I am going to cook just one free range, organic chicken. First I will cut the spine out and split the breast to give me two pieces. Then I will salt them and bring them to room temperature as Nelson’s recipe calls for. Both will be grilled over quality charcoals and the different sauces will be applied to each piece toward the end of the cook.
      This should make for a nice taste test comparison.

      • Everett Morrison

        zomg, you guys are making me drool so hard. I requested this dish for my birthday celebration on sunday because I have never tried it. Def gunna spoil the fun and make my own sauce for the chicken based on this info! As I began to study food I was always amazed a lemons ability to competely transform other flavours and I recently discovered a good source for legit thai grown birds eye peppers. WAY TO PUMPED TO COMBINE THEM!!!

        • Paulo

          Well, I have tried making this recipe three times now. After reading this recipe page, the comments as well as watching a couple of other great videos, I have been working on my technique and flavor profile. There is a video by “DJ BBQ in (Algarve) Portugal” on YouTube that I found useful. Another video by Rick Stein profiling the restaurant in Lisboa called A Valenciana. I would watch both videos if you can.

          On my first attempt at this recipe, I cut the spite out of the frango and then split the breast to give me two equal pieces. On one piece I applied just the chilis that were stewed in lemon juice for 10 hours. On the other piece, I followed the recipe that more resembles Nelsons above plus what I saw in the above mentioned videos. I just added the chili sauce to the other ingredients mentioned. Both pieces were a hit and I was asked to prepare it this way again – to provide the variety. Honestly it was hard to decide which was *better*.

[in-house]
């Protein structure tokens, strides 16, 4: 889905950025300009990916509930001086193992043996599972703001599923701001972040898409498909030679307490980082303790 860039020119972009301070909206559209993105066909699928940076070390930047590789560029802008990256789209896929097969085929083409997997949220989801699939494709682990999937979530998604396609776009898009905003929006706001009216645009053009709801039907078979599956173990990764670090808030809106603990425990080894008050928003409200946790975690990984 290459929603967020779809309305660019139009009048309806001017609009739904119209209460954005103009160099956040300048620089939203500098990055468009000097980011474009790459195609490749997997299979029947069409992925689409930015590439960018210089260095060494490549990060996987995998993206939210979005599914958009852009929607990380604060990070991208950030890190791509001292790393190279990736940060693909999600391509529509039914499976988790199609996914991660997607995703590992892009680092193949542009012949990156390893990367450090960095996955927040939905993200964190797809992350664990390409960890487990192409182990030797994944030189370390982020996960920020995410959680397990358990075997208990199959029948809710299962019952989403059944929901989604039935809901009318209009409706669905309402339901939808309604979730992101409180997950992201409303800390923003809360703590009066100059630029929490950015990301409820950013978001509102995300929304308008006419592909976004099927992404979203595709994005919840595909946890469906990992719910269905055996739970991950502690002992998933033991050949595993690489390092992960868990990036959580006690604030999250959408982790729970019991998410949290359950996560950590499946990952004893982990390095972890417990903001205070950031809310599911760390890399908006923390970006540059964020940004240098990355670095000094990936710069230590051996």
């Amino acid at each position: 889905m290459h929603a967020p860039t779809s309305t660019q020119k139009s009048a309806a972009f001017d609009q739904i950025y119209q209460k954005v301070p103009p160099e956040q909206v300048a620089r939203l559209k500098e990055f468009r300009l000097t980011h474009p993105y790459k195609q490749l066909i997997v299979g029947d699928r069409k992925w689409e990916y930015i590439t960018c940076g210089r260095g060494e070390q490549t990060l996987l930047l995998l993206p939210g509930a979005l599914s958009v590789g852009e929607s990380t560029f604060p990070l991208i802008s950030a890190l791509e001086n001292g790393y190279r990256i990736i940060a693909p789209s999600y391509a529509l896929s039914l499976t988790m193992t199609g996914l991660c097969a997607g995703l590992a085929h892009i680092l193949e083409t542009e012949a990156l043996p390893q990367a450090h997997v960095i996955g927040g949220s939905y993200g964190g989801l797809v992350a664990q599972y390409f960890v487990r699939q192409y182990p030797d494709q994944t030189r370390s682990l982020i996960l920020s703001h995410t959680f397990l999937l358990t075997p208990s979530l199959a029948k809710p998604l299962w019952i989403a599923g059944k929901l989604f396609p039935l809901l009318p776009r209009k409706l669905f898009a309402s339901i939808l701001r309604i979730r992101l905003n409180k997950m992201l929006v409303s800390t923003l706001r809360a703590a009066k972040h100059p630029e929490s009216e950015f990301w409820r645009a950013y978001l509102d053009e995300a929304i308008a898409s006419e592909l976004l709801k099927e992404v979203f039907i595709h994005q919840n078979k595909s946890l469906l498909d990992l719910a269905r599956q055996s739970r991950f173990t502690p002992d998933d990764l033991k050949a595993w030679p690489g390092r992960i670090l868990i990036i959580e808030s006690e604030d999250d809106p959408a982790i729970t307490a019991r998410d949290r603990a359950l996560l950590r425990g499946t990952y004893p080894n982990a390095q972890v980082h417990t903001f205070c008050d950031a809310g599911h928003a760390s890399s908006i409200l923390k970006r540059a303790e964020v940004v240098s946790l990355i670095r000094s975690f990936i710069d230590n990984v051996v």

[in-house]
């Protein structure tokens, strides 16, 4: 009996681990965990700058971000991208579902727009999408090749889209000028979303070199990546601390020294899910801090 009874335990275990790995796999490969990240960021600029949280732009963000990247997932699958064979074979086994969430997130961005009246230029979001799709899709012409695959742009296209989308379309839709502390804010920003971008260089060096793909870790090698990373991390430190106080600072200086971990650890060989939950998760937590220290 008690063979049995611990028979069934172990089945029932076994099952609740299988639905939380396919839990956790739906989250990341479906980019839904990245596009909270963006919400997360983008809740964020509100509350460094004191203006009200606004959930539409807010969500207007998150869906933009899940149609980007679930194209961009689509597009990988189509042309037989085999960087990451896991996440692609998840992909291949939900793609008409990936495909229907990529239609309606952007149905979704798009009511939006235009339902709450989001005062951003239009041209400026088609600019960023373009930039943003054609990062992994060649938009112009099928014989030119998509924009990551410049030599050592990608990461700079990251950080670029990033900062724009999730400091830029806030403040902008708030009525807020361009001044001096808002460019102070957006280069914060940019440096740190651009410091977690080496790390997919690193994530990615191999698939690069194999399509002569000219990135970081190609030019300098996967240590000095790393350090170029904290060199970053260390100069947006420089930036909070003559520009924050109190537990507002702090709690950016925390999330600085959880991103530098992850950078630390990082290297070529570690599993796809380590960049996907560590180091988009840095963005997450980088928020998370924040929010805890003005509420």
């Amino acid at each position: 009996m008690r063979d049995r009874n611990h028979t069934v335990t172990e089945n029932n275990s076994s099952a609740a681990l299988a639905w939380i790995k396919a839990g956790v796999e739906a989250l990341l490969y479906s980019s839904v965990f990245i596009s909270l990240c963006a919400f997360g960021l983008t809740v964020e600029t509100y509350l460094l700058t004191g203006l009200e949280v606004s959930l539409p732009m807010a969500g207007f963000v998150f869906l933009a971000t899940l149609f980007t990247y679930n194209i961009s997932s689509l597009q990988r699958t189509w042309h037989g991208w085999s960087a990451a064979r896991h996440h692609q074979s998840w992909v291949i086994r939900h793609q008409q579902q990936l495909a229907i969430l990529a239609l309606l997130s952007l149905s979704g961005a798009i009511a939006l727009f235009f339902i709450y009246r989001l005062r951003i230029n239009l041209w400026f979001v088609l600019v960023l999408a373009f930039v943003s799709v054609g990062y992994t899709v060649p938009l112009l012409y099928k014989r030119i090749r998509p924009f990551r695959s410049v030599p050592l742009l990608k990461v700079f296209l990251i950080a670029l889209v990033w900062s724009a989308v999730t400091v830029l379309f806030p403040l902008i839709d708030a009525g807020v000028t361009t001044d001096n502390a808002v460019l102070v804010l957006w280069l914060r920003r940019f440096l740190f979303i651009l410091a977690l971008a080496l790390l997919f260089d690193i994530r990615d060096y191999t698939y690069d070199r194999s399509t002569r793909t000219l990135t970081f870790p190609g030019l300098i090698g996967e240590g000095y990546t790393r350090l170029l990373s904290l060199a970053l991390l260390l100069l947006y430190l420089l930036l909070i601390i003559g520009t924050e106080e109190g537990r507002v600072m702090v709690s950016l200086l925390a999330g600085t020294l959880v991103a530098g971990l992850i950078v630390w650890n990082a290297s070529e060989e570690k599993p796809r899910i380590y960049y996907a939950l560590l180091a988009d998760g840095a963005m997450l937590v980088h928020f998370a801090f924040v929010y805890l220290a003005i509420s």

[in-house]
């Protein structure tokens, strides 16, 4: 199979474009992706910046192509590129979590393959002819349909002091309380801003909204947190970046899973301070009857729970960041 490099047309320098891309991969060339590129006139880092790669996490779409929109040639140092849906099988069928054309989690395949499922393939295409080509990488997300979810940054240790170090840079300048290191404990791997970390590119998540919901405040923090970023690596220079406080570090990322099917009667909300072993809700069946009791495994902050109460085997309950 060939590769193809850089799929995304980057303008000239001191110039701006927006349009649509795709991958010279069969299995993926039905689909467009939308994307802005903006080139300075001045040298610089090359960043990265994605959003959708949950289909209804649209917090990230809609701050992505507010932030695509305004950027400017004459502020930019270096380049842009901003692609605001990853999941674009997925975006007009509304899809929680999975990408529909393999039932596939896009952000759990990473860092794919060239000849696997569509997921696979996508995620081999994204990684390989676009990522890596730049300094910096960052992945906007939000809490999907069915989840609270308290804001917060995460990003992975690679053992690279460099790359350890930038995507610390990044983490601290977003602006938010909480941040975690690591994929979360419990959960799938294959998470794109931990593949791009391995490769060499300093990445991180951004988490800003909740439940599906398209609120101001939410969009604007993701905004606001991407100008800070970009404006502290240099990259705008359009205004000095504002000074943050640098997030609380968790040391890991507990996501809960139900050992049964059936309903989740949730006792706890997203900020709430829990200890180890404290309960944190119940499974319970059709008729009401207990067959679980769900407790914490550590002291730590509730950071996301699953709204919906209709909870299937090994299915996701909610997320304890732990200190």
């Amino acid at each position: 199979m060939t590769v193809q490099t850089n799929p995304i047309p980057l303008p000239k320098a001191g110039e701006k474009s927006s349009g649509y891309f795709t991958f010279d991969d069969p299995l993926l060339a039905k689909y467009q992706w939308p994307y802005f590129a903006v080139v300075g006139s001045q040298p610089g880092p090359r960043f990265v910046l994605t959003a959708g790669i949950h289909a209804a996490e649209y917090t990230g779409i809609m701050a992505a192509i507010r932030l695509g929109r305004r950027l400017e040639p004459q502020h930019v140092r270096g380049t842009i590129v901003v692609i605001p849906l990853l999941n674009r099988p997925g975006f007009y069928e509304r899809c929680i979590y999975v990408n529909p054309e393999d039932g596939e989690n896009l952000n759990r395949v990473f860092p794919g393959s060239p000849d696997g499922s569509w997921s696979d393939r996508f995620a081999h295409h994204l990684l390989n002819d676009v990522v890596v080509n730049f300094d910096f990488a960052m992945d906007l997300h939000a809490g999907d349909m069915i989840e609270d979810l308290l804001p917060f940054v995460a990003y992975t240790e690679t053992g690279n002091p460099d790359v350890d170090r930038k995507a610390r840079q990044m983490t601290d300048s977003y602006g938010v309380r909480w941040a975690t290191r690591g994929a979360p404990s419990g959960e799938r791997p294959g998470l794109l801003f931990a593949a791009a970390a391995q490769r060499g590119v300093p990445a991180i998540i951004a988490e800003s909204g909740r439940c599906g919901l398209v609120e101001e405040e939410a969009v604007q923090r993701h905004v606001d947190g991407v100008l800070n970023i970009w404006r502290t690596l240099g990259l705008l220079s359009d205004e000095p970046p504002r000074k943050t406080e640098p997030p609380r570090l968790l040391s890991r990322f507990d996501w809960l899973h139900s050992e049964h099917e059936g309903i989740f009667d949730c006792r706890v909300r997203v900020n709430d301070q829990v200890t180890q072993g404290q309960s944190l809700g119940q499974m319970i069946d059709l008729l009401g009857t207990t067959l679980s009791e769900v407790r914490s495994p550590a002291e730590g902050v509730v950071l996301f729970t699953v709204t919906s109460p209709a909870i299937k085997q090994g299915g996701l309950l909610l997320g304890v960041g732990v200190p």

I am also cooking over proper hardwood oak (azinho). I tried a brand here in the states called Royal Oak but it is too strong for me. Now I am using a brand from El Salvador called Fogo, which is the Portuguese word for fire. This blend of oak charcoals produces a much better aroma on the food and my clothing. 🙂 It has more of a gourmet restaurant flavor to it.
          The problem I am having here in California is sourcing proper piri piris. I have to grow my own or order the dried graos on the internet.

          • Skokiaan

            Thanks for your very interesting comparison, Paulo (and the enthusiasm Everett!).
            Please do not think I am against flavour experimentation – I often do outrageous things to food on a whim (and too much beer or wine), mostly with disastrous results, but occasionally very gratifying.
            I was only providing that original recipe in the interests of preserving culturally significant flavours. For instance, I went back to my birth country of Rhodesia (now Zimbabwe) some 20 years ago and excitedly ordered a piri piri dish in a quality restaurant and what I got was nothing more than pure birds’ eye chilli ground to a paste and applied liberally. It was a disaster and a terrible disappointment and I let the chef know! That’s how badly things go astray in a relatively short time!
            Regarding more information on the history of the recipe, I can only relate that a friend of mine in Brisbane, Australia, lent me a library book some 30 years ago after a discussion we had about piri piri. It was an old, hard cover book (no dust jacket) about historical events in southern Africa and included a special narrative about the lady in Portuguese East Africa (Mozambique) who was credited with creating piri piri (the recipe). My memory of the chapter is a bit sketchy and I do not remember the title of the book, but I recall not only the preparation of the sauce, but some detail of the introduction of chillis to the “western world”.